I thought I was shy in grammar school, but in hindsight, I don’t think I was shy, exactly. Introverted seems a more accurate term. And yet, we often call people introverted when really they are just shy: The two are not the same. That’s just one of the musings I had while reading Shyness: The Ultimate Teen Guide by Bernardo J. Carducci and Lisa Kaiser. The book could prove helpful to extremely shy teens or the parents of very shy teens, and it brought many ideas to mind, some of which I’ll incorporate into my own parenting.
The first idea Carducci and Kaiser examine is what shyness really is, and who truly is shy. “You are shy if you think that you are shy,” they write. It’s a label that is, or should be, self-applied. Carducci has learned this, among other things about the phenomenon, as a professor of psychology and director of the Shyness Research Institute at Indiana University Southeast. He has written several other books on shyness, and has teamed up previously with Kaiser, the assistant editor of an independent newsweekly in Milwaukee, to write two of them.
As for what shyness is, Carducci’s definition seems to be someone who wants to be with people and participate but is stopped by doing so by his or her own mind and body. Shyness, he writes, involves anxious reactions, excessive self-consciousness, and negative self-evaluation. And it “affects an individual’s physical reactions, thoughts, and behavior, which is why it can feel so overwhelming at times.”
This means that, according to Carducci’s research, shy people are not necessarily introverts, despite what some believe. In fact, the authors write, shy people want to be around others but have trouble getting over their internal struggles.
This, in turn, often leads to shy people having a lower level of social skills and being “off time” with their age-peers. (“Off time” might mean starting to date at an older age than peers or simply learning to play a certain way later than other children.)
After establishing these basic ideas, the goal of the book is to help create “successfully shy” teens and young adults. A successfully shy person is one who still has shy traits but has learned to not let those traits hold her back. She keeps her self-talk in check and gets on with life. Carducci and Kaiser use numerous quotes from teens and young adults and case studies to illustrate this point.
So, what are some techniques for becoming successfully shy? Increasing your comfort zone is one of the most important. And that hit home for me, because I regularly torture my own kids with comfort tests. Okay, it’s not really torture. The comfort tests are designed to push my kids a little bit without sending them overboard. For instance, I might take my shy son to the grocery store and assign him the task of fetching strawberries and cough drops. Then, the tricky part is that he has to buy them from a cashier and not the self-checkout lane.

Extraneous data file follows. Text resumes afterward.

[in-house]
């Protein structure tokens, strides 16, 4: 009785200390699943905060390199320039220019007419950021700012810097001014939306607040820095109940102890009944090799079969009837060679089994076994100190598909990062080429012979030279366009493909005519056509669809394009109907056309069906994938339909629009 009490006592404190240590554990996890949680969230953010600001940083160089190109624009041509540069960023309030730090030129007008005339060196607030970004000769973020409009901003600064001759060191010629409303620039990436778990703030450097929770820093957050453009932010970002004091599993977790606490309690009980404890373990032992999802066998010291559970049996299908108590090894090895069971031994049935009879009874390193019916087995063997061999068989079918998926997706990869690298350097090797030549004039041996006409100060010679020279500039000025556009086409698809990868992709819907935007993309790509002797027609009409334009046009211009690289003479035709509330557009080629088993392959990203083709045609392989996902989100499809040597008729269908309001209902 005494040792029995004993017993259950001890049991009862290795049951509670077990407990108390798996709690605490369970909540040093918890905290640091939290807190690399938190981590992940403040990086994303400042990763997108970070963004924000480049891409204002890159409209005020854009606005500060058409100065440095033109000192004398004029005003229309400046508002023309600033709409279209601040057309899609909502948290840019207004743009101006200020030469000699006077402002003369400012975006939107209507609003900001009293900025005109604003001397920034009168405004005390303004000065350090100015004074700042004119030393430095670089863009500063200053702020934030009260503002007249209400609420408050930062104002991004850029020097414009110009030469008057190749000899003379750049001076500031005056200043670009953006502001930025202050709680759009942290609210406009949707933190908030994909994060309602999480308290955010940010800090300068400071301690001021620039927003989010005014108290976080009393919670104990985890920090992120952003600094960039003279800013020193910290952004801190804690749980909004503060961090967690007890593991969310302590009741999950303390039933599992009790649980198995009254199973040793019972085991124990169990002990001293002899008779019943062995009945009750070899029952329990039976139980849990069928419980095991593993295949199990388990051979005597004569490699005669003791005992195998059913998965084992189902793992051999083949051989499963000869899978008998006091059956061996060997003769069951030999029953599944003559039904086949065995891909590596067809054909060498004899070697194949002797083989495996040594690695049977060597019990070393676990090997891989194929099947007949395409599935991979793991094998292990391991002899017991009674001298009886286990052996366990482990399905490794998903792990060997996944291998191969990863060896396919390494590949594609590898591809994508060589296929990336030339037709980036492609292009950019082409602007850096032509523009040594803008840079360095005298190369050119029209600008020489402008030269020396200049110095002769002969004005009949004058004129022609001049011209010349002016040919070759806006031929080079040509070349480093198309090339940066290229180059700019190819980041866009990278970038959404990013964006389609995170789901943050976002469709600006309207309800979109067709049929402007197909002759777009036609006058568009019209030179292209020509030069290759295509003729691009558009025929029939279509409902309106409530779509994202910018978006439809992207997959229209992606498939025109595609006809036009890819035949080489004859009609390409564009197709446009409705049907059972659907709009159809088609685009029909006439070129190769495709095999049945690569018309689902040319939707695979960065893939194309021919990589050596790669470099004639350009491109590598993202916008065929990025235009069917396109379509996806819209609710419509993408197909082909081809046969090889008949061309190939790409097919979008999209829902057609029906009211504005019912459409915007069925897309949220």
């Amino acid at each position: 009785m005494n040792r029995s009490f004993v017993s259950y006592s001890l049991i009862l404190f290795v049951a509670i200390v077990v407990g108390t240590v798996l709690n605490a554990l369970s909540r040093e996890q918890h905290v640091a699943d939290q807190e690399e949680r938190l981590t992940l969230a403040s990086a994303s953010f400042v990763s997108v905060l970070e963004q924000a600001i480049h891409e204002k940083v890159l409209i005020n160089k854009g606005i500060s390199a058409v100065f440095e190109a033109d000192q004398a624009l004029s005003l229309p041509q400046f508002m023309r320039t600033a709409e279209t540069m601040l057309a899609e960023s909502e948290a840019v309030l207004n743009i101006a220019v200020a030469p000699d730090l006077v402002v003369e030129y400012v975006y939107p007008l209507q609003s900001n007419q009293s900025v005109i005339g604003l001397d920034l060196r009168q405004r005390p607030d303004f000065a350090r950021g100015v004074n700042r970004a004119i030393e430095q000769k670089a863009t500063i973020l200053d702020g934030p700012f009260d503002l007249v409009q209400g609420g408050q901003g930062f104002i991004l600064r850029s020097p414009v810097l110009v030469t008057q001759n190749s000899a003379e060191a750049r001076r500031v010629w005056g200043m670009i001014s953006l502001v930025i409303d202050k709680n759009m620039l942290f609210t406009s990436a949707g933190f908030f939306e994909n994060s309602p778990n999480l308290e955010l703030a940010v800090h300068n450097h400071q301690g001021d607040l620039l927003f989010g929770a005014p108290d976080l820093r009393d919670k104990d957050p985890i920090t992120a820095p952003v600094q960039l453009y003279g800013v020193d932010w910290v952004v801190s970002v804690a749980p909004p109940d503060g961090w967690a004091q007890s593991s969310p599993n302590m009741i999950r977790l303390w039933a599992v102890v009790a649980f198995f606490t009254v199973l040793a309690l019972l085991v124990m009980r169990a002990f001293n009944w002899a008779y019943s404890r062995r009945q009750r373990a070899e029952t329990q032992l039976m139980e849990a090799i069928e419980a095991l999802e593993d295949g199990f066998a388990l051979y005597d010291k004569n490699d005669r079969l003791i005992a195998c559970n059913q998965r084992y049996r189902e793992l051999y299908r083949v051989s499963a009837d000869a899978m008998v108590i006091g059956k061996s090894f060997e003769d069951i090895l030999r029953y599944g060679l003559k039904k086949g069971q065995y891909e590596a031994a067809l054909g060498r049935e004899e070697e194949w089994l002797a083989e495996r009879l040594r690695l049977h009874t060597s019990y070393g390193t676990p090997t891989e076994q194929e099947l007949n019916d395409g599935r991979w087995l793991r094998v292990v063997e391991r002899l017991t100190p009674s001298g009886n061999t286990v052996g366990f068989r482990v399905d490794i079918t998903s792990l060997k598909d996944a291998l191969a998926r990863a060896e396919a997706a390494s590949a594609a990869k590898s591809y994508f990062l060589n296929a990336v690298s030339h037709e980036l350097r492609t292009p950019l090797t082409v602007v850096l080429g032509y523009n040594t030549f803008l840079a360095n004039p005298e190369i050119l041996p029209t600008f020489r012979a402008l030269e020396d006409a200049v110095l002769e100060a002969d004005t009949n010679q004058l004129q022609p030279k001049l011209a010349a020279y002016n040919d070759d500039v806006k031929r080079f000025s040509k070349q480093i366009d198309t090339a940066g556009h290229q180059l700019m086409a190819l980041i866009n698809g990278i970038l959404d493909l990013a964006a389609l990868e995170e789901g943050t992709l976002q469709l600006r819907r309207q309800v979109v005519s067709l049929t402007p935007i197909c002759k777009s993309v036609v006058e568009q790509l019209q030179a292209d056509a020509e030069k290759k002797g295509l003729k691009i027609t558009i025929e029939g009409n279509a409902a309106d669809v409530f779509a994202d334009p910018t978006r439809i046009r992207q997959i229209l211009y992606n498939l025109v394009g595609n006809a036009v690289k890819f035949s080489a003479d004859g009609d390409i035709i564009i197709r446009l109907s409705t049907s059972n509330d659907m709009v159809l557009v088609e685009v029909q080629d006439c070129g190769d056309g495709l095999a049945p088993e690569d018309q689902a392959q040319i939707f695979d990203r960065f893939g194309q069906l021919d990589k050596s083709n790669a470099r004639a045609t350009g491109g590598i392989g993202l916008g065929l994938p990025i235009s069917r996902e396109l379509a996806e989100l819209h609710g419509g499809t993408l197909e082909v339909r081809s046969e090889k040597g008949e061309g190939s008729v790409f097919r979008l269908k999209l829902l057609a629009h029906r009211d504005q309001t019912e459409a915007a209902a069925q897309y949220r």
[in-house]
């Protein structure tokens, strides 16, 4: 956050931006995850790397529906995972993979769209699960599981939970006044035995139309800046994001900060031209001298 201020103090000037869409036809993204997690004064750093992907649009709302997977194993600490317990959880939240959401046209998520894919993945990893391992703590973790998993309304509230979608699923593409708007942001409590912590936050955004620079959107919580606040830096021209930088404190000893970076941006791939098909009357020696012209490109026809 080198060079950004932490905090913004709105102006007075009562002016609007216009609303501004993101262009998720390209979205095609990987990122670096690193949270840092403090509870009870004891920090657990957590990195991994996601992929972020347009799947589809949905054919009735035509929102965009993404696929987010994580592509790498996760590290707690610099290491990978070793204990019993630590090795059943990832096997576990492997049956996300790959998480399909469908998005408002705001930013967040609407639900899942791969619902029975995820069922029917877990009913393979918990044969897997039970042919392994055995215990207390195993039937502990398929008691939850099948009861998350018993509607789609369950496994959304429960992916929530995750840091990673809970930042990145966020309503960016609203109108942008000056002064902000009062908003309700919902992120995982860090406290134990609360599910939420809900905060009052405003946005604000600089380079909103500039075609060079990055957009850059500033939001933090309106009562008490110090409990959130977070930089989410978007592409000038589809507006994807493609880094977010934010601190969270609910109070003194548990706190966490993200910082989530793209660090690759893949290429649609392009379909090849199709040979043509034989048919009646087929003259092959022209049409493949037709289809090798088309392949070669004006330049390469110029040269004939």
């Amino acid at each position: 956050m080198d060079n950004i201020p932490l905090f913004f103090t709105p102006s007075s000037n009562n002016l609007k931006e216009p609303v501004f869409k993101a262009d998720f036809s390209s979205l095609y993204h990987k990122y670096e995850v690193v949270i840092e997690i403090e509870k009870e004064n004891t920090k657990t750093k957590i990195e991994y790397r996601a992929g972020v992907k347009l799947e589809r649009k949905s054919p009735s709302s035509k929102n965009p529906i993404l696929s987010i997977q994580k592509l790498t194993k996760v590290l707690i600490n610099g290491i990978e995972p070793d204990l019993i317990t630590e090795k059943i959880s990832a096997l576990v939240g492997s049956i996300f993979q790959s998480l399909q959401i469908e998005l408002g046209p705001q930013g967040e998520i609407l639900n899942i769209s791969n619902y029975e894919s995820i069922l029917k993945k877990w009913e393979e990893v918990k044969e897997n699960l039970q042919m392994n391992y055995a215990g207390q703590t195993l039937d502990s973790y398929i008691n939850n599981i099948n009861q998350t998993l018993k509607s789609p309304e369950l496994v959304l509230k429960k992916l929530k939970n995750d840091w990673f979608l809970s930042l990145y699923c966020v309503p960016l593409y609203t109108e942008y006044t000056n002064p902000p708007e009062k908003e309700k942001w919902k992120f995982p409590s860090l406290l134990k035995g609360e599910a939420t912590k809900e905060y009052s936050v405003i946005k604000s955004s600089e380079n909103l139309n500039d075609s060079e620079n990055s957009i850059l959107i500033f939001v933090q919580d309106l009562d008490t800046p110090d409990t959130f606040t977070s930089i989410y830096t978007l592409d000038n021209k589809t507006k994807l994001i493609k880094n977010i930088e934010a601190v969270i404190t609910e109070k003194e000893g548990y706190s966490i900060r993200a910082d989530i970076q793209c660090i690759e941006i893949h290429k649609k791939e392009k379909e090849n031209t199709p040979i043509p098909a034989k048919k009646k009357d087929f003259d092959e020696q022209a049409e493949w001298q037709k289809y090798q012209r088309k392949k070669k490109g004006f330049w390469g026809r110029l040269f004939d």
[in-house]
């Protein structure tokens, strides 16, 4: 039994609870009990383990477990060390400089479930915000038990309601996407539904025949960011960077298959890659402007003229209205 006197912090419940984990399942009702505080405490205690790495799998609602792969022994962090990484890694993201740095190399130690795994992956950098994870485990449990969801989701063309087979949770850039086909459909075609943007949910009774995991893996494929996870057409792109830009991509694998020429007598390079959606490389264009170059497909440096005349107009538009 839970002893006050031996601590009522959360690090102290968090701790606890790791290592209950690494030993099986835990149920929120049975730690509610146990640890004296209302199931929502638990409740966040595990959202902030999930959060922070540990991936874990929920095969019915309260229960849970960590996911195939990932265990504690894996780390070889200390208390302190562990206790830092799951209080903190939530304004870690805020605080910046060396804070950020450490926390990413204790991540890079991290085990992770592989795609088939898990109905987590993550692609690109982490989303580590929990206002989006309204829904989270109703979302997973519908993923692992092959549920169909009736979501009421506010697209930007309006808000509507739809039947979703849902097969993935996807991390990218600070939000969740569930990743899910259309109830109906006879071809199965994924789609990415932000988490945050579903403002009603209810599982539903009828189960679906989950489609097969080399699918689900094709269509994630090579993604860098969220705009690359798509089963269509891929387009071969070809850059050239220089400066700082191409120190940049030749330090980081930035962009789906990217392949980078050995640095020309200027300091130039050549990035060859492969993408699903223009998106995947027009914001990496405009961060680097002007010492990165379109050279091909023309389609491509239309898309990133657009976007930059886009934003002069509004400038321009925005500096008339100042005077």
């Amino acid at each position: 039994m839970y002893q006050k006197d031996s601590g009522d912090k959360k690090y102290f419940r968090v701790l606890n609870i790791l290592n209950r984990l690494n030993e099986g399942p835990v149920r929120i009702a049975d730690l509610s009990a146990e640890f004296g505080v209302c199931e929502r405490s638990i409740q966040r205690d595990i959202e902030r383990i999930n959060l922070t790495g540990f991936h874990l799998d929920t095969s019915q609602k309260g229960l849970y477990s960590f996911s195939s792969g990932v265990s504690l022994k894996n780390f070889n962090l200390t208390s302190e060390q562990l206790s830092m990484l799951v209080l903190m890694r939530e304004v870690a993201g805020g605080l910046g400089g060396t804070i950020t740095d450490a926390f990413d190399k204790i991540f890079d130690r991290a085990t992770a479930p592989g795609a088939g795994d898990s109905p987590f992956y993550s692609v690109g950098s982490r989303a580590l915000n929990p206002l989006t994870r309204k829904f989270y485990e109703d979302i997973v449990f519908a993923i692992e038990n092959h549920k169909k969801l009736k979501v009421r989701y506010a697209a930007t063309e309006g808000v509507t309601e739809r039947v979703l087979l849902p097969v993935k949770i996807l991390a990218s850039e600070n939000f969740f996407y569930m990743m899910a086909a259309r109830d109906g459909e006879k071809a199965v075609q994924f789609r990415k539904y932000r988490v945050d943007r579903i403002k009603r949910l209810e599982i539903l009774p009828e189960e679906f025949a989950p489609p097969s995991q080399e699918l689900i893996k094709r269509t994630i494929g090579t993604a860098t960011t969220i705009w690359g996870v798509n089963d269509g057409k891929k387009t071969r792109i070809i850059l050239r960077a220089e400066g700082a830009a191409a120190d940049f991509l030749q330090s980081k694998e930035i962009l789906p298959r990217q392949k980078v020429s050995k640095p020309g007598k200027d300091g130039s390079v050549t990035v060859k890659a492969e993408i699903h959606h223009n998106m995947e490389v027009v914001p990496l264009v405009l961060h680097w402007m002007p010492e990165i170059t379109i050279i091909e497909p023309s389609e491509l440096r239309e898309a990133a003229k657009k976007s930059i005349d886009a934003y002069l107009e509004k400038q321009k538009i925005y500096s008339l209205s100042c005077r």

So I totally buy into the idea of increasing your comfort zone. Besides helping with shyness, it’s supposed to help with creativity and general happiness, too.
Another big idea is what Carducci and Kaiser call a factorial approach. I don’t particularly like the word factorial for this concept, but the idea is basically to take baby steps. Don’t, in other words, decide you’re going to get over your shyness by going to a rave. You’ll set yourself up for failure. Instead, change one variable in your comfort zone at a time. So, if you’re okay with a group of three people, start by adding a fourth person to the group. That will likely work a lot better than going from zero to a hundred.
In addition to the ideas of comfort zones and baby steps, Carducci and Kaiser promote the idea of, as they put it, the four I’s: Identify a specific aspect of your shyness — for instance, you might realize you’re afraid to approach a certain person. Then, gather as much information as you can. What does that person like to do for fun? Incorporate something useful that you’ve gathered into your comfort zone and then implement and introduce yourself, they suggest.
Carducci’s ideas are not strictly for teens. If you’re shy and want help in learning to deal with it, even if you’re older, or if you have a family member who’s very shy, the book might help. One caveat: If the shyness is just mild, you probably won’t be pulled into the text enough to finish it. But if it’s a major problem, either for you or someone else, this may be a very useful read.
Shyness: The Ultimate Teen Guide
Roman and Littlefield, June 2015
Hardcover, 298 pages